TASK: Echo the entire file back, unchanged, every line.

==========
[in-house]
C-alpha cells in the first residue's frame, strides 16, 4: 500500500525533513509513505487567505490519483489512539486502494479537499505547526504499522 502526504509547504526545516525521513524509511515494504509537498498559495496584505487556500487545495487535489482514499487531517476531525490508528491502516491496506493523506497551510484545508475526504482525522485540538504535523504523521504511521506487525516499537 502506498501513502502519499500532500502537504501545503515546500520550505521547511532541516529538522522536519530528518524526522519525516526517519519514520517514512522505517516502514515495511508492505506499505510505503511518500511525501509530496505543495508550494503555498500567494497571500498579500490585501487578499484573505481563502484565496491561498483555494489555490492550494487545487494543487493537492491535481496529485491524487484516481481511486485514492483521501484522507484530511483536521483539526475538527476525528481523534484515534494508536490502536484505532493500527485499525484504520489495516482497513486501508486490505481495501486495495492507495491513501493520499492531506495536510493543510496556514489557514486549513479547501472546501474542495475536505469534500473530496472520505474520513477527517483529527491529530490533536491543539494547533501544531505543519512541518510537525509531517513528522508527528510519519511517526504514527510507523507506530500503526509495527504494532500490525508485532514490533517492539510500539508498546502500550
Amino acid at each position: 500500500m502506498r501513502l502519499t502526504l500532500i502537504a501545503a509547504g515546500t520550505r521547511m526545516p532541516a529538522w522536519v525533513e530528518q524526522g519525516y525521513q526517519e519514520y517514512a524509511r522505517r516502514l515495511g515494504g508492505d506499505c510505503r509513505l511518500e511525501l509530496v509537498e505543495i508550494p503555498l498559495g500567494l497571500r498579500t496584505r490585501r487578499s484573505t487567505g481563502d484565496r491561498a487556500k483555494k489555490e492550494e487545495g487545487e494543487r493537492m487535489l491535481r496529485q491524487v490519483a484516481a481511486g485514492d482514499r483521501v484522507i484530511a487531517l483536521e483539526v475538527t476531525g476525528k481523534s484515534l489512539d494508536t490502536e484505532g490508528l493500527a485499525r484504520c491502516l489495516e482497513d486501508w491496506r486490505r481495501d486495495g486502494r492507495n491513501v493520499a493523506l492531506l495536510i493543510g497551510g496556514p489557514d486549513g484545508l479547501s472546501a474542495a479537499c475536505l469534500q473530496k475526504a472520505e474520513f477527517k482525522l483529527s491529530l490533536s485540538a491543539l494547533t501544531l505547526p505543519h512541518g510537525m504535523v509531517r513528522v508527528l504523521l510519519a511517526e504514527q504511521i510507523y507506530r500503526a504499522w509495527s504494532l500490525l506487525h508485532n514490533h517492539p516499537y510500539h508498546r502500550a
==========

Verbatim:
[in-house]
C-alpha cells in the first residue's frame, strides 16, 4: 500500500525533513509513505487567505490519483489512539486502494479537499505547526504499522 502526504509547504526545516525521513524509511515494504509537498498559495496584505487556500487545495487535489482514499487531517476531525490508528491502516491496506493523506497551510484545508475526504482525522485540538504535523504523521504511521506487525516499537 502506498501513502502519499500532500502537504501545503515546500520550505521547511532541516529538522522536519530528518524526522519525516526517519519514520517514512522505517516502514515495511508492505506499505510505503511518500511525501509530496505543495508550494503555498500567494497571500498579500490585501487578499484573505481563502484565496491561498483555494489555490492550494487545487494543487493537492491535481496529485491524487484516481481511486485514492483521501484522507484530511483536521483539526475538527476525528481523534484515534494508536490502536484505532493500527485499525484504520489495516482497513486501508486490505481495501486495495492507495491513501493520499492531506495536510493543510496556514489557514486549513479547501472546501474542495475536505469534500473530496472520505474520513477527517483529527491529530490533536491543539494547533501544531505543519512541518510537525509531517513528522508527528510519519511517526504514527510507523507506530500503526509495527504494532500490525508485532514490533517492539510500539508498546502500550
Amino acid at each position: 500500500m502506498r501513502l502519499t502526504l500532500i502537504a501545503a509547504g515546500t520550505r521547511m526545516p532541516a529538522w522536519v525533513e530528518q524526522g519525516y525521513q526517519e519514520y517514512a524509511r522505517r516502514l515495511g515494504g508492505d506499505c510505503r509513505l511518500e511525501l509530496v509537498e505543495i508550494p503555498l498559495g500567494l497571500r498579500t496584505r490585501r487578499s484573505t487567505g481563502d484565496r491561498a487556500k483555494k489555490e492550494e487545495g487545487e494543487r493537492m487535489l491535481r496529485q491524487v490519483a484516481a481511486g485514492d482514499r483521501v484522507i484530511a487531517l483536521e483539526v475538527t476531525g476525528k481523534s484515534l489512539d494508536t490502536e484505532g490508528l493500527a485499525r484504520c491502516l489495516e482497513d486501508w491496506r486490505r481495501d486495495g486502494r492507495n491513501v493520499a493523506l492531506l495536510i493543510g497551510g496556514p489557514d486549513g484545508l479547501s472546501a474542495a479537499c475536505l469534500q473530496k475526504a472520505e474520513f477527517k482525522l483529527s491529530l490533536s485540538a491543539l494547533t501544531l505547526p505543519h512541518g510537525m504535523v509531517r513528522v508527528l504523521l510519519a511517526e504514527q504511521i510507523y507506530r500503526a504499522w509495527s504494532l500490525l506487525h508485532n514490533h517492539p516499537y510500539h508498546r502500550a